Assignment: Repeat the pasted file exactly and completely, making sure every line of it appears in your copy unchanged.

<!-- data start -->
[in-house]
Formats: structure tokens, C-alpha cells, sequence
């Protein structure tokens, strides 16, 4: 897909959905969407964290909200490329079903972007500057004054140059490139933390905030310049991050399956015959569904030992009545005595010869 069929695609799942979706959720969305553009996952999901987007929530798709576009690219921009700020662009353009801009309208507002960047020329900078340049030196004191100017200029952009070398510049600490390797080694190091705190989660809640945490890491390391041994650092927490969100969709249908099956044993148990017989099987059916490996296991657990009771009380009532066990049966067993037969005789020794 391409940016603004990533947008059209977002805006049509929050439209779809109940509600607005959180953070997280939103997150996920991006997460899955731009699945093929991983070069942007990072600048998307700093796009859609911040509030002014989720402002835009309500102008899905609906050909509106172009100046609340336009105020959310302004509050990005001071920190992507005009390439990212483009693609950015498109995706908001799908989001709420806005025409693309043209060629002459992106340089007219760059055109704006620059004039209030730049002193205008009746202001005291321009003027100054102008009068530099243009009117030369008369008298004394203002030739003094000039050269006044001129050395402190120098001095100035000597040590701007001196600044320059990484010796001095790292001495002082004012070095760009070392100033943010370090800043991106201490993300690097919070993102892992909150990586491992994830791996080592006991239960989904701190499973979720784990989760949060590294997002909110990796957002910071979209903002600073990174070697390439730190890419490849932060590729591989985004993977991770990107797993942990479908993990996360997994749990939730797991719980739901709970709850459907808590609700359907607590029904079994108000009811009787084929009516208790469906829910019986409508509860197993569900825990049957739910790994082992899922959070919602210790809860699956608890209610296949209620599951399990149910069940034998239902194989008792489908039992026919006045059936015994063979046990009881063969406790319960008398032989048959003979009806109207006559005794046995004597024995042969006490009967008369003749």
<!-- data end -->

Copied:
[in-house]
Formats: structure tokens, C-alpha cells, sequence
């Protein structure tokens, strides 16, 4: 897909959905969407964290909200490329079903972007500057004054140059490139933390905030310049991050399956015959569904030992009545005595010869 069929695609799942979706959720969305553009996952999901987007929530798709576009690219921009700020662009353009801009309208507002960047020329900078340049030196004191100017200029952009070398510049600490390797080694190091705190989660809640945490890491390391041994650092927490969100969709249908099956044993148990017989099987059916490996296991657990009771009380009532066990049966067993037969005789020794 391409940016603004990533947008059209977002805006049509929050439209779809109940509600607005959180953070997280939103997150996920991006997460899955731009699945093929991983070069942007990072600048998307700093796009859609911040509030002014989720402002835009309500102008899905609906050909509106172009100046609340336009105020959310302004509050990005001071920190992507005009390439990212483009693609950015498109995706908001799908989001709420806005025409693309043209060629002459992106340089007219760059055109704006620059004039209030730049002193205008009746202001005291321009003027100054102008009068530099243009009117030369008369008298004394203002030739003094000039050269006044001129050395402190120098001095100035000597040590701007001196600044320059990484010796001095790292001495002082004012070095760009070392100033943010370090800043991106201490993300690097919070993102892992909150990586491992994830791996080592006991239960989904701190499973979720784990989760949060590294997002909110990796957002910071979209903002600073990174070697390439730190890419490849932060590729591989985004993977991770990107797993942990479908993990996360997994749990939730797991719980739901709970709850459907808590609700359907607590029904079994108000009811009787084929009516208790469906829910019986409508509860197993569900825990049957739910790994082992899922959070919602210790809860699956608890209610296949209620599951399990149910069940034998239902194989008792489908039992026919006045059936015994063979046990009881063969406790319960008398032989048959003979009806109207006559005794046995004597024995042969006490009967008369003749």